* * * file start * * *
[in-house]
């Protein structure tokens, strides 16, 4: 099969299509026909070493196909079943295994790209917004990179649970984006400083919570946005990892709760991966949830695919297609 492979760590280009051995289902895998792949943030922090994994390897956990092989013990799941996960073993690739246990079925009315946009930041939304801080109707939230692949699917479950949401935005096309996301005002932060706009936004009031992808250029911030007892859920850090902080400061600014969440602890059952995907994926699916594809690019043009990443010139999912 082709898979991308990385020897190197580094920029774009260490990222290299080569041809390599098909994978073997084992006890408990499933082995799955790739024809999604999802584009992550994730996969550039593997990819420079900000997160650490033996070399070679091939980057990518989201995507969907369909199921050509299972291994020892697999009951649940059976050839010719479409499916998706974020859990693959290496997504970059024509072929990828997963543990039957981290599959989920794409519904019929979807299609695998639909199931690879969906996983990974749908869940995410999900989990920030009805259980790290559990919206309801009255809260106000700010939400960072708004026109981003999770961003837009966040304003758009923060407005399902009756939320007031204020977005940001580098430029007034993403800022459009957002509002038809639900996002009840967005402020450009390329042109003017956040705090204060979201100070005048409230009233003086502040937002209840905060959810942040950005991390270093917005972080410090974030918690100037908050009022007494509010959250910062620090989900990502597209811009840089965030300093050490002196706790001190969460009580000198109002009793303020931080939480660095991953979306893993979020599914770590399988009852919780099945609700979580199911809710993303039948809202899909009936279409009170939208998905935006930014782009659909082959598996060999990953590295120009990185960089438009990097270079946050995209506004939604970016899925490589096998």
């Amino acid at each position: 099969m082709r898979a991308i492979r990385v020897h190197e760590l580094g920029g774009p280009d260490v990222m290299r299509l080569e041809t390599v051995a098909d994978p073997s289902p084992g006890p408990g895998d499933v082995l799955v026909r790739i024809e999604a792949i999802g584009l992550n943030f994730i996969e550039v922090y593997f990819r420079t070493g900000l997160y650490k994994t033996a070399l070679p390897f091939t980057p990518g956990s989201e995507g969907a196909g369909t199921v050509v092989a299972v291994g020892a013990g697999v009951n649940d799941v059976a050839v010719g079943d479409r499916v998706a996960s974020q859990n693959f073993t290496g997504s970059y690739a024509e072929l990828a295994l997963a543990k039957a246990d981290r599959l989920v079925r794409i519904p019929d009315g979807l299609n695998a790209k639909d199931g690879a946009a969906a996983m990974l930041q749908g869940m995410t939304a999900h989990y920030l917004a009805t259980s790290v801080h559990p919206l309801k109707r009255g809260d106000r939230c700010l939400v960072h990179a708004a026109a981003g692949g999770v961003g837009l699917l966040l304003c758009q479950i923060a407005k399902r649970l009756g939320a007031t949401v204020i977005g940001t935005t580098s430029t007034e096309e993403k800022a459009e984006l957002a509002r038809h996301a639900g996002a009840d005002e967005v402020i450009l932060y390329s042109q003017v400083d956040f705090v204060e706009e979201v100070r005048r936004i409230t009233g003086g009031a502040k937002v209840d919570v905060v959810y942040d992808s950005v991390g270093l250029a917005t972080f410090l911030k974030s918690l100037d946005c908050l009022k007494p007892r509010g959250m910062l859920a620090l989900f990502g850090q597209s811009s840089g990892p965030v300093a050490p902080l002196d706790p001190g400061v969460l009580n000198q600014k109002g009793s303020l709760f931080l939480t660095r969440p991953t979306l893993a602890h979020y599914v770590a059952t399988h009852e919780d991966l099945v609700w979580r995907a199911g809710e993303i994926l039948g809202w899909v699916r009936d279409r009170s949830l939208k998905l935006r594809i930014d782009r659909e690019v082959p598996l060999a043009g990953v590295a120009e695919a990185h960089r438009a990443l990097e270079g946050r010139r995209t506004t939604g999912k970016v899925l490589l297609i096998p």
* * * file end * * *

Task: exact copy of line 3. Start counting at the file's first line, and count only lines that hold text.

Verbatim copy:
């Amino acid at each position: 099969m082709r898979a991308i492979r990385v020897h190197e760590l580094g920029g774009p280009d260490v990222m290299r299509l080569e041809t390599v051995a098909d994978p073997s289902p084992g006890p408990g895998d499933v082995l799955v026909r790739i024809e999604a792949i999802g584009l992550n943030f994730i996969e550039v922090y593997f990819r420079t070493g900000l997160y650490k994994t033996a070399l070679p390897f091939t980057p990518g956990s989201e995507g969907a196909g369909t199921v050509v092989a299972v291994g020892a013990g697999v009951n649940d799941v059976a050839v010719g079943d479409r499916v998706a996960s974020q859990n693959f073993t290496g997504s970059y690739a024509e072929l990828a295994l997963a543990k039957a246990d981290r599959l989920v079925r794409i519904p019929d009315g979807l299609n695998a790209k639909d199931g690879a946009a969906a996983m990974l930041q749908g869940m995410t939304a999900h989990y920030l917004a009805t259980s790290v801080h559990p919206l309801k109707r009255g809260d106000r939230c700010l939400v960072h990179a708004a026109a981003g692949g999770v961003g837009l699917l966040l304003c758009q479950i923060a407005k399902r649970l009756g939320a007031t949401v204020i977005g940001t935005t580098s430029t007034e096309e993403k800022a459009e984006l957002a509002r038809h996301a639900g996002a009840d005002e967005v402020i450009l932060y390329s042109q003017v400083d956040f705090v204060e706009e979201v100070r005048r936004i409230t009233g003086g009031a502040k937002v209840d919570v905060v959810y942040d992808s950005v991390g270093l250029a917005t972080f410090l911030k974030s918690l100037d946005c908050l009022k007494p007892r509010g959250m910062l859920a620090l989900f990502g850090q597209s811009s840089g990892p965030v300093a050490p902080l002196d706790p001190g400061v969460l009580n000198q600014k109002g009793s303020l709760f931080l939480t660095r969440p991953t979306l893993a602890h979020y599914v770590a059952t399988h009852e919780d991966l099945v609700w979580r995907a199911g809710e993303i994926l039948g809202w899909v699916r009936d279409r009170s949830l939208k998905l935006r594809i930014d782009r659909e690019v082959p598996l060999a043009g990953v590295a120009e695919a990185h960089r438009a990443l990097e270079g946050r010139r995209t506004t939604g999912k970016v899925l490589l297609i096998p």